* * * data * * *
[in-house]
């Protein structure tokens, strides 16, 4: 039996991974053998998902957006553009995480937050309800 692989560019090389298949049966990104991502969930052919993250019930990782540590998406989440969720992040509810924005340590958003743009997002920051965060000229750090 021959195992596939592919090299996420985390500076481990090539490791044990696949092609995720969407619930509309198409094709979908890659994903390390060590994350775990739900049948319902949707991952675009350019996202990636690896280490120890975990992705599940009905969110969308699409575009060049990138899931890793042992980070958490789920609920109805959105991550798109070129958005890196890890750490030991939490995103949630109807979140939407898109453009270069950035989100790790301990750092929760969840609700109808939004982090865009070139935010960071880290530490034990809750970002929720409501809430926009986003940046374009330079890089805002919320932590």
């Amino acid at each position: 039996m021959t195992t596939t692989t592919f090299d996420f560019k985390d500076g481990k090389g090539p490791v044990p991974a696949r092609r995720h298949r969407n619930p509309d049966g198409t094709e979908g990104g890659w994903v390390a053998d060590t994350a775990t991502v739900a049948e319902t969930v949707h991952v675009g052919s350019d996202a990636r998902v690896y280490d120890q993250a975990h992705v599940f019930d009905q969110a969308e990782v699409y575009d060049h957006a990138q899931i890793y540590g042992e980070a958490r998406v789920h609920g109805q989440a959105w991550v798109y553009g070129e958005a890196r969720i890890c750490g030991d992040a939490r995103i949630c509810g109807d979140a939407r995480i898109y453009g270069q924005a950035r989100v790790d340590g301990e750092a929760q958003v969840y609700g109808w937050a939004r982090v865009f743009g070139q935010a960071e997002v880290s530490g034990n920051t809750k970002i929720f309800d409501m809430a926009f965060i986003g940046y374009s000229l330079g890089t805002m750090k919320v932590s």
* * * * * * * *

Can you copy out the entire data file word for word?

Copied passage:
[in-house]
């Protein structure tokens, strides 16, 4: 039996991974053998998902957006553009995480937050309800 692989560019090389298949049966990104991502969930052919993250019930990782540590998406989440969720992040509810924005340590958003743009997002920051965060000229750090 021959195992596939592919090299996420985390500076481990090539490791044990696949092609995720969407619930509309198409094709979908890659994903390390060590994350775990739900049948319902949707991952675009350019996202990636690896280490120890975990992705599940009905969110969308699409575009060049990138899931890793042992980070958490789920609920109805959105991550798109070129958005890196890890750490030991939490995103949630109807979140939407898109453009270069950035989100790790301990750092929760969840609700109808939004982090865009070139935010960071880290530490034990809750970002929720409501809430926009986003940046374009330079890089805002919320932590």
């Amino acid at each position: 039996m021959t195992t596939t692989t592919f090299d996420f560019k985390d500076g481990k090389g090539p490791v044990p991974a696949r092609r995720h298949r969407n619930p509309d049966g198409t094709e979908g990104g890659w994903v390390a053998d060590t994350a775990t991502v739900a049948e319902t969930v949707h991952v675009g052919s350019d996202a990636r998902v690896y280490d120890q993250a975990h992705v599940f019930d009905q969110a969308e990782v699409y575009d060049h957006a990138q899931i890793y540590g042992e980070a958490r998406v789920h609920g109805q989440a959105w991550v798109y553009g070129e958005a890196r969720i890890c750490g030991d992040a939490r995103i949630c509810g109807d979140a939407r995480i898109y453009g270069q924005a950035r989100v790790d340590g301990e750092a929760q958003v969840y609700g109808w937050a939004r982090v865009f743009g070139q935010a960071e997002v880290s530490g034990n920051t809750k970002i929720f309800d409501m809430a926009f965060i986003g940046y374009s000229l330079g890089t805002m750090k919320v932590s």